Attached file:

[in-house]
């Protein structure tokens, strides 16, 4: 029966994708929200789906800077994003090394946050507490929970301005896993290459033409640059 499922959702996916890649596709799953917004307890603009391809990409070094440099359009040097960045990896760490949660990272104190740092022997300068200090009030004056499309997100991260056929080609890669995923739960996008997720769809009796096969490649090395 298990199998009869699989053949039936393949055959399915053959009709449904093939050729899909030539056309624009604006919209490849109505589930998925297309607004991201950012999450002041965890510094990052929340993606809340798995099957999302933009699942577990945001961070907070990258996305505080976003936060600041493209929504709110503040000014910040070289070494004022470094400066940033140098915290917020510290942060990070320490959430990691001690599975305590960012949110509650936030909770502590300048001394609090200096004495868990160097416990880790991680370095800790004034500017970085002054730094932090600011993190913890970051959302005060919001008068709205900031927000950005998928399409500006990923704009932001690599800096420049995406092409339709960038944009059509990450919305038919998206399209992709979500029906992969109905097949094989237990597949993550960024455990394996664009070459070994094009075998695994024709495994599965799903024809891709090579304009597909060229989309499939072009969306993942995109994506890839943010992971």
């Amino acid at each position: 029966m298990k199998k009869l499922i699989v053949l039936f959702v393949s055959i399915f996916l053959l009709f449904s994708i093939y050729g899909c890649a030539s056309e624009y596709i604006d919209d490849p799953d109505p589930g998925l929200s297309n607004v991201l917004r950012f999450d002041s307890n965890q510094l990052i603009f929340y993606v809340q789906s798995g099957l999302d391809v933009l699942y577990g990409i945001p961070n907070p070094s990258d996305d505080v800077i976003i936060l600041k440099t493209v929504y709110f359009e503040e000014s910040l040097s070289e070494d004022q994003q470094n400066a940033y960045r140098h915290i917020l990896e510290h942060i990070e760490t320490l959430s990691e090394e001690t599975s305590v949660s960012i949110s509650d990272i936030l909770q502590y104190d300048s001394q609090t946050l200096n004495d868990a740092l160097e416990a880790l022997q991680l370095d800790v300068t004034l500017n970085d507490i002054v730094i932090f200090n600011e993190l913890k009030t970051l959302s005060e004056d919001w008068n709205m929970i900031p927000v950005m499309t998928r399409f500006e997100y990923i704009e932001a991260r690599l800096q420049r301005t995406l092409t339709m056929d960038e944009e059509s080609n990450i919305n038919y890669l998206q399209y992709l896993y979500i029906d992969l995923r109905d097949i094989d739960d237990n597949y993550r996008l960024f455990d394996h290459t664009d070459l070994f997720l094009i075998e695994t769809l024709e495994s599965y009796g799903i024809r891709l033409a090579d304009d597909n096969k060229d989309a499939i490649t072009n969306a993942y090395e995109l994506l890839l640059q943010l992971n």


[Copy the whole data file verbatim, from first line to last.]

[in-house]
């Protein structure tokens, strides 16, 4: 029966994708929200789906800077994003090394946050507490929970301005896993290459033409640059 499922959702996916890649596709799953917004307890603009391809990409070094440099359009040097960045990896760490949660990272104190740092022997300068200090009030004056499309997100991260056929080609890669995923739960996008997720769809009796096969490649090395 298990199998009869699989053949039936393949055959399915053959009709449904093939050729899909030539056309624009604006919209490849109505589930998925297309607004991201950012999450002041965890510094990052929340993606809340798995099957999302933009699942577990945001961070907070990258996305505080976003936060600041493209929504709110503040000014910040070289070494004022470094400066940033140098915290917020510290942060990070320490959430990691001690599975305590960012949110509650936030909770502590300048001394609090200096004495868990160097416990880790991680370095800790004034500017970085002054730094932090600011993190913890970051959302005060919001008068709205900031927000950005998928399409500006990923704009932001690599800096420049995406092409339709960038944009059509990450919305038919998206399209992709979500029906992969109905097949094989237990597949993550960024455990394996664009070459070994094009075998695994024709495994599965799903024809891709090579304009597909060229989309499939072009969306993942995109994506890839943010992971």
């Amino acid at each position: 029966m298990k199998k009869l499922i699989v053949l039936f959702v393949s055959i399915f996916l053959l009709f449904s994708i093939y050729g899909c890649a030539s056309e624009y596709i604006d919209d490849p799953d109505p589930g998925l929200s297309n607004v991201l917004r950012f999450d002041s307890n965890q510094l990052i603009f929340y993606v809340q789906s798995g099957l999302d391809v933009l699942y577990g990409i945001p961070n907070p070094s990258d996305d505080v800077i976003i936060l600041k440099t493209v929504y709110f359009e503040e000014s910040l040097s070289e070494d004022q994003q470094n400066a940033y960045r140098h915290i917020l990896e510290h942060i990070e760490t320490l959430s990691e090394e001690t599975s305590v949660s960012i949110s509650d990272i936030l909770q502590y104190d300048s001394q609090t946050l200096n004495d868990a740092l160097e416990a880790l022997q991680l370095d800790v300068t004034l500017n970085d507490i002054v730094i932090f200090n600011e993190l913890k009030t970051l959302s005060e004056d919001w008068n709205m929970i900031p927000v950005m499309t998928r399409f500006e997100y990923i704009e932001a991260r690599l800096q420049r301005t995406l092409t339709m056929d960038e944009e059509s080609n990450i919305n038919y890669l998206q399209y992709l896993y979500i029906d992969l995923r109905d097949i094989d739960d237990n597949y993550r996008l960024f455990d394996h290459t664009d070459l070994f997720l094009i075998e695994t769809l024709e495994s599965y009796g799903i024809r891709l033409a090579d304009d597909n096969k060229d989309a499939i490649t072009n969306a993942y090395e995109l994506l890839l640059q943010l992971n």